Koreans lose big on Brazil’s sovereign bonds

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Koreans lose big on Brazil’s sovereign bonds

Korea’s soccer team was heckled and pelted with sweets when it returned from Brazil’s 2014 World Cup after failing to win a single match. Kwak Hee-soon, a housewife inspired by the tournament to buy the Latin American nation’s bonds, was also disappointed.

Kwak spent 50 million won ($45,230) of her savings on Brazilian sovereign bonds in June 2013, enticed by tax-free yields three times greater than at home and speculation the country would get a boost from the championship. The investment has soured as the host failed to make the final, the economy shrank for three straight quarters and the real plunged more than 30 percent against the won after commodity prices slumped.

“It was a tempting offer back then given the high interest rate and tax benefits,” said Kwak. “I’m disappointed with the outcome. I was told I wouldn’t lose money unless the real fell. I’ll need to be more careful next time when investing in overseas securities.”

Brazil’s central bank has raised its target rate by 5.5 percentage points to 12.75 percent from a record low 7.25 percent in April 2013 as the nation battled soaring inflation. Those yields lured South Korean retail investors, who bought at least 6.8 trillion won of Brazilian real sovereign bonds by the end of 2014, according to estimates from Korea’s seven brokerages. Most of those investments weren’t hedged against the currency fluctuations.

“The losses are huge, though part of them might be offset by the high coupon,” said Kim Sang-hoon, a fixed-income analyst at Hana Daetoo Securities. “Investors were expecting a gain from both the exchange rate and interest rates back then, as the real had appreciated against the Korean won for a couple of years with the commodity boom since the global financial crisis.”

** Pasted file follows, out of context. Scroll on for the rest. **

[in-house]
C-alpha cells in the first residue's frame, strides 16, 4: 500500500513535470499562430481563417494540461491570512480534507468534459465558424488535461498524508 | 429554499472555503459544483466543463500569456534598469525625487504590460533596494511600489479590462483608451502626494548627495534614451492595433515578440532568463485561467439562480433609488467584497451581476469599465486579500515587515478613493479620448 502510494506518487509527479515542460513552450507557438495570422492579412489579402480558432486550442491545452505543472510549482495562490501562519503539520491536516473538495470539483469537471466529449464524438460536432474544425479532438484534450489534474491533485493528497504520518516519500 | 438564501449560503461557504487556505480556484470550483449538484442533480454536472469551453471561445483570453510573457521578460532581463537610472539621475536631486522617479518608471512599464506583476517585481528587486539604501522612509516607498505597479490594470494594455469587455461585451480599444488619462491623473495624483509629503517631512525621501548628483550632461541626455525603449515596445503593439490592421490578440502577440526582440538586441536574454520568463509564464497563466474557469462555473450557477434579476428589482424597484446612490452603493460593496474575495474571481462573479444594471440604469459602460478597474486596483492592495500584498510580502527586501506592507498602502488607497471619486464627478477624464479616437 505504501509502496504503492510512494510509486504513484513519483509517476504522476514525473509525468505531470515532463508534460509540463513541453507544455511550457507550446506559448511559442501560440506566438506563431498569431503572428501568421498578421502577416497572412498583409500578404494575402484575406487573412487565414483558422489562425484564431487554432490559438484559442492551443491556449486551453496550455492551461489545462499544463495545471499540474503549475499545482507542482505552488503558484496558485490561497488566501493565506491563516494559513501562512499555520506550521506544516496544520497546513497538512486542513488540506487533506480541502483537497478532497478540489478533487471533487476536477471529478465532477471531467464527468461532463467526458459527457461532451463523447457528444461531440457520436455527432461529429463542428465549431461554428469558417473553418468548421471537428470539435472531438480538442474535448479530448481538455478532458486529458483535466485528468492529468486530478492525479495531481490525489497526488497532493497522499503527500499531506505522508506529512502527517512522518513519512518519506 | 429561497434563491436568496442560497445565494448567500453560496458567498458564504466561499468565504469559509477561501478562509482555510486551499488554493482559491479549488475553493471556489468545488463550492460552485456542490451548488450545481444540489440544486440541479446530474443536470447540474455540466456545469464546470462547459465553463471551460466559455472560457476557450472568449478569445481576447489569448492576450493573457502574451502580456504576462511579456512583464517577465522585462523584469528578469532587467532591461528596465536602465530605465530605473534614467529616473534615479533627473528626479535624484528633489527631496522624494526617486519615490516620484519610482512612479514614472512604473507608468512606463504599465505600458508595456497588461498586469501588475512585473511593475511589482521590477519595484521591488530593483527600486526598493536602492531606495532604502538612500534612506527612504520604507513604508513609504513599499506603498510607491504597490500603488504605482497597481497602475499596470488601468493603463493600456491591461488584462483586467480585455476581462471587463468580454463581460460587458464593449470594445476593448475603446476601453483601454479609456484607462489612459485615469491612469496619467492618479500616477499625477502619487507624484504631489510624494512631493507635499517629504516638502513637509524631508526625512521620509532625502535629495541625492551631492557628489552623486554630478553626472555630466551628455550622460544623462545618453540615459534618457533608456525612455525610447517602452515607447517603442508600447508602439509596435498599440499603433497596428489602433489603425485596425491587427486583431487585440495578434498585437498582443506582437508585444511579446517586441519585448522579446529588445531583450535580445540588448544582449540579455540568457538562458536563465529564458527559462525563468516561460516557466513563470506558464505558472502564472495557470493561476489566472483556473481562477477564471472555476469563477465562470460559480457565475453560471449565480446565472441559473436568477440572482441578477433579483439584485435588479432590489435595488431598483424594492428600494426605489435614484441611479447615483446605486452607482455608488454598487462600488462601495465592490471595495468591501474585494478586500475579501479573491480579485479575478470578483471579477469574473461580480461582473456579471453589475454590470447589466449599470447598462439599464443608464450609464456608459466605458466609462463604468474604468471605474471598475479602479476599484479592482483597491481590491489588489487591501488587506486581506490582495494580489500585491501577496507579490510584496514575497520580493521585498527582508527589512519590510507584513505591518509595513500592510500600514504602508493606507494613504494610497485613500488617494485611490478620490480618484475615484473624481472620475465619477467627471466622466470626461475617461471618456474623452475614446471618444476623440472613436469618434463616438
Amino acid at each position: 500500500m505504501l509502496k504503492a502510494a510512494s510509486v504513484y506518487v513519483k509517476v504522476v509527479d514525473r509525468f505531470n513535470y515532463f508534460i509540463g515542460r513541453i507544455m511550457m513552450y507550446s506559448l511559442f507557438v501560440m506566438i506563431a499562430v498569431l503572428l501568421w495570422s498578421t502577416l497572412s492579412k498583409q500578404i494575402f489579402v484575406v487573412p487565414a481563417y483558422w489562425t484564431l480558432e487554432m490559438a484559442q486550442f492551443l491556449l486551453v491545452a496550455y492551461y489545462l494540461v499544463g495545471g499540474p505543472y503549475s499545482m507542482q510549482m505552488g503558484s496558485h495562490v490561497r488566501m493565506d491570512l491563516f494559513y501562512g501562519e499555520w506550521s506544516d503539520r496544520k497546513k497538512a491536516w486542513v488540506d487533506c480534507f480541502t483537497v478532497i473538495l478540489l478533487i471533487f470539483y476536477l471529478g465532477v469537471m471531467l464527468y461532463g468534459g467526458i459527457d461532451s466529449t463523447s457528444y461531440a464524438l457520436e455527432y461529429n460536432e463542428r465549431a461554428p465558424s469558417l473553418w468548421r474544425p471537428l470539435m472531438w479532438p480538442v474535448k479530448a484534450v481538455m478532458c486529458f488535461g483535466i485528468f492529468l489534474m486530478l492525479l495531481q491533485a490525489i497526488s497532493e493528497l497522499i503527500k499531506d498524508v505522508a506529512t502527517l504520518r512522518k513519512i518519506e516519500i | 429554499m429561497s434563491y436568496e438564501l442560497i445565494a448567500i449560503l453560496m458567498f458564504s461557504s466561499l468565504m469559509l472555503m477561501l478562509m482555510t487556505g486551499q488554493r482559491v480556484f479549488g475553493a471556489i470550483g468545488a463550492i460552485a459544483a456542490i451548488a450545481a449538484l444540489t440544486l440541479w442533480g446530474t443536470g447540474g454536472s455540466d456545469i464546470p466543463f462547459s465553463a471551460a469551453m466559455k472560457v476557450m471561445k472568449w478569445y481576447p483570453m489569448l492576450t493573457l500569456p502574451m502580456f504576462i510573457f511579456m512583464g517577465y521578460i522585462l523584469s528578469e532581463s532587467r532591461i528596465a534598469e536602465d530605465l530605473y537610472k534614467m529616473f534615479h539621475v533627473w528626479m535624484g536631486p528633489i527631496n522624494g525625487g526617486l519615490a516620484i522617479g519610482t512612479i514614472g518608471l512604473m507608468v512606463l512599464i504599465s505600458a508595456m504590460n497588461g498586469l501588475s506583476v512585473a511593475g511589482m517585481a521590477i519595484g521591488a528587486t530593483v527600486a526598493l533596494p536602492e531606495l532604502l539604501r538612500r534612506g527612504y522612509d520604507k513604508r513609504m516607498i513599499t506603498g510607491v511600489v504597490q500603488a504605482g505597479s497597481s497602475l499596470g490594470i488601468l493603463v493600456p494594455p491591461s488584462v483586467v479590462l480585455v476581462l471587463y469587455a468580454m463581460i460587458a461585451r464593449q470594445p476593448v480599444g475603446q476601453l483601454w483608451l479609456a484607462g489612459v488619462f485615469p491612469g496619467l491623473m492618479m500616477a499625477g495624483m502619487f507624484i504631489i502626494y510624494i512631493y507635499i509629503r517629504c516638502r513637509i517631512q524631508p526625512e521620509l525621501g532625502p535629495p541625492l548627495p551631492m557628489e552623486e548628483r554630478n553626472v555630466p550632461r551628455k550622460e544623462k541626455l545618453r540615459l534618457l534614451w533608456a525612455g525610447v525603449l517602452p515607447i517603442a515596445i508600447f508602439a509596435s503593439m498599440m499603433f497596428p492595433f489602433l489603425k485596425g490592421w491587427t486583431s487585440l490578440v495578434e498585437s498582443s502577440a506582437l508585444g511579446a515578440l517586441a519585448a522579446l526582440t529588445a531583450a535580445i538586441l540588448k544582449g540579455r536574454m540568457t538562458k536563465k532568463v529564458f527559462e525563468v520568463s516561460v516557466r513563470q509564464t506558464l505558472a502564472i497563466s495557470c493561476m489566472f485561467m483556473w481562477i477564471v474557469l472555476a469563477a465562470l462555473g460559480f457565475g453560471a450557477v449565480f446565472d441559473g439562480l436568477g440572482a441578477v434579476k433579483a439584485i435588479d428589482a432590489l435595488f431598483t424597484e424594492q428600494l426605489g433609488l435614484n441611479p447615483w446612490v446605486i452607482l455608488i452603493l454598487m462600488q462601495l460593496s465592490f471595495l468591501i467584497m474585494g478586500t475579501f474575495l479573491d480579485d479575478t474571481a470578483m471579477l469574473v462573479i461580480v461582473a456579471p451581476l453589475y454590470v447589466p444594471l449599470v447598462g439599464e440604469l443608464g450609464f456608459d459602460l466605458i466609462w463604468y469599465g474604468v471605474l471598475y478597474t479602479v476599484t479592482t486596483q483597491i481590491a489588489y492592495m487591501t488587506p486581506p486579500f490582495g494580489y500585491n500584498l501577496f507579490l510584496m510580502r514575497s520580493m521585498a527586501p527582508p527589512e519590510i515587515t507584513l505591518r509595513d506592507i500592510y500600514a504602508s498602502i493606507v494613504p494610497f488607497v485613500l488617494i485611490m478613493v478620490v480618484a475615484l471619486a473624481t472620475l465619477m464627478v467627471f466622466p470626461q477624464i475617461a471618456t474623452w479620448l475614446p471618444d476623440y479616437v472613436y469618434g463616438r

The real appreciated about 30 percent against the won in the three years from the end of 2007 through 2010 after demand for the country’s commodities increased. The currency has depreciated 16 percent this year against the dollar, the biggest loser among 24 emerging-market currencies tracked by Bloomberg, amid concern the country may lose its investment-grade credit rating.

Brazil holds the lowest investment grade from Standard & Poor’s, which said in a March 24 report that waning public support, the economic contraction, and a widening corruption scandal at Petroleo Brasileiro S.A. are challenging President Dilma Rousseff. S&P estimates Brazil’s economy will contract 1 percent this year before real gross domestic product expands by 2 percent in 2016 and 2.3 percent in 2017.

“The Brazilian market will likely remain highly volatile mainly due to the political unrest,” said Joo Min-geun, a senior credit analyst at Franklin Templeton Investment Trust Management in Seoul. “Sober judgment may be needed for the short-term investors, but it could be an option for longer-term investors to wait for the economic recovery if the losses are already big.”

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